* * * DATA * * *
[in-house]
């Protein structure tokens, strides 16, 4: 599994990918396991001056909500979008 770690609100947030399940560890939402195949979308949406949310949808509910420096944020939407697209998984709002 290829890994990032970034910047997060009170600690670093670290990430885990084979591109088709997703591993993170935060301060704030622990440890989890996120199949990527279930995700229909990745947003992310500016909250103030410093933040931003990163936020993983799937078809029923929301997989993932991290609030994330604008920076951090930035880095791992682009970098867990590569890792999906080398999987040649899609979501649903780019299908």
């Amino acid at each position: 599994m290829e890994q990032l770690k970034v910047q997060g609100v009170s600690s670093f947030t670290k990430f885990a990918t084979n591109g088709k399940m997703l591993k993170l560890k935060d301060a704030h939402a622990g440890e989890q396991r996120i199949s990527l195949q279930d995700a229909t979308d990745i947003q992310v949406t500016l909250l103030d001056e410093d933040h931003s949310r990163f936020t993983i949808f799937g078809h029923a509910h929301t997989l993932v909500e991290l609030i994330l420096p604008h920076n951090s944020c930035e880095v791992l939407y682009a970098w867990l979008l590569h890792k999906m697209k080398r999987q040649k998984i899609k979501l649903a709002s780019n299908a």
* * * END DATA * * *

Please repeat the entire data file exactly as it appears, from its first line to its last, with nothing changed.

[in-house]
């Protein structure tokens, strides 16, 4: 599994990918396991001056909500979008 770690609100947030399940560890939402195949979308949406949310949808509910420096944020939407697209998984709002 290829890994990032970034910047997060009170600690670093670290990430885990084979591109088709997703591993993170935060301060704030622990440890989890996120199949990527279930995700229909990745947003992310500016909250103030410093933040931003990163936020993983799937078809029923929301997989993932991290609030994330604008920076951090930035880095791992682009970098867990590569890792999906080398999987040649899609979501649903780019299908």
């Amino acid at each position: 599994m290829e890994q990032l770690k970034v910047q997060g609100v009170s600690s670093f947030t670290k990430f885990a990918t084979n591109g088709k399940m997703l591993k993170l560890k935060d301060a704030h939402a622990g440890e989890q396991r996120i199949s990527l195949q279930d995700a229909t979308d990745i947003q992310v949406t500016l909250l103030d001056e410093d933040h931003s949310r990163f936020t993983i949808f799937g078809h029923a509910h929301t997989l993932v909500e991290l609030i994330l420096p604008h920076n951090s944020c930035e880095v791992l939407y682009a970098w867990l979008l590569h890792k999906m697209k080398r999987q040649k998984i899609k979501l649903a709002s780019n299908a």